Two Icons Retire From Lane Electric
Pair leaves with combined 53 years of experience at the co-op and 76 years in the field
Many years of electric cooperative experience walked out of the Lane Electric Cooperative office last month and into retirement.
Wayne Schvaneveldt, 57, bowed out January 8. Dave Davanzo, 62, followed January 31. Both had 38-year careers in the electric cooperative industry.
Wayne spent all of his career with Lane Electric, working the past 21 years as a serviceman for the Cottage Grove, Row River and Upper McKenzie areas.
Dave worked for four electric co-ops. He has been the member services manager for Lane Electric for the past 15 years. “I’ll definitely miss it,” says Wayne.
“I’ll miss it very much. It’s been a great career and I would definitely work here again. The best part of my job was talking with the members, especially the older ones who know the electric cooperative history.”
Dave expresses similar feelings. “It’s been a wonderful career,” he says. “It’s a people-based business that has provided relationships with the members, with co-workers and with many others in the industry. The co-op is not privately owned, so we’ve gotten to be part of the community through interviews, attending different meetings, sitting on community boards and being involved in school events.”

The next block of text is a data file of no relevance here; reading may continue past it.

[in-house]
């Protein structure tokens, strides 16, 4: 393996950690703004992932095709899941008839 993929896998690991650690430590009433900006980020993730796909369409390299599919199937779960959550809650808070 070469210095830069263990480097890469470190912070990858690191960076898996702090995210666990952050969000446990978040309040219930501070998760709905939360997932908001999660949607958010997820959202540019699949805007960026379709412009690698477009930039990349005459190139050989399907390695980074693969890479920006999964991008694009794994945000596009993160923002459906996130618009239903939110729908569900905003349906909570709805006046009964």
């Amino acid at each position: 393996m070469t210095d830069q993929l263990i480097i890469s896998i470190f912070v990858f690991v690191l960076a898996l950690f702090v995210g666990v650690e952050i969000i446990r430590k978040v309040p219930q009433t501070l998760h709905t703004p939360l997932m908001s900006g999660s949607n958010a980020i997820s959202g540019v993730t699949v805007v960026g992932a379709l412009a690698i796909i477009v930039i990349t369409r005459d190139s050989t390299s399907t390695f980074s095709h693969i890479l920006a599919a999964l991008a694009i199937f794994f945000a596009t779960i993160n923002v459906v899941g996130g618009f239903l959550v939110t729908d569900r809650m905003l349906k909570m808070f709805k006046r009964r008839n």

Tony Toncray, the co-op’s manager of engineering operations, has worked with both Dave and Wayne for many years.
“Wayne has been a cornerstone and a face of Lane Electric,” Tony says. “He’s been solid in his work and in representing Lane Electric. I know he has thoroughly enjoyed his interactions with our members, and I’m sure he’ll miss that.
“Dave is an awesome guy who is well respected in the entire industry. He’ll be missed.”
Wayne, a 1978 Bandon High School graduate, started working for Lane Electric part-time while attending Lane Community College. He earned a degree in diesel mechanics and was hired full time by the cooperative in 1981. He worked at the home facility until 1984 when he became a groundman equipment operator.
“My goal was to become an apprentice lineman and then a journeyman lineman,” Wayne says.
He earned the apprenticeship position in 1986 and began the three-year on-the-job training program, earning journeyman status in 1989. For the next eight years, he worked on a crew, setting poles and maintaining the lines.
In 1997, he became a oneman crew, working as a line serviceman. He had his own service vehicle and on a 24/7 basis was the first responder for any electrical issues in his service territory. Those issues included power outages, voltage problems, connects and disconnects, and underground locates.
“I think I speak for all the linemen when I say storms are always a challenge,” Wayne says. “When you work a 12- to 16-hour day for seven or eight days in a row, you know it is all about getting the power back on for the members.”
Wayne says that in his career, the longest outage in an area he was involved with was 12 to 13 days. His longest stretch of work without a day off was 13 days.
“It can be hard work and it can be challenging, but you know the majority of people very much appreciate everything we do out there,” he says. “People often stop in their vehicles, roll down the window and say thank you. People are always offering coffee, cookies, snacks, even when homes have no power.”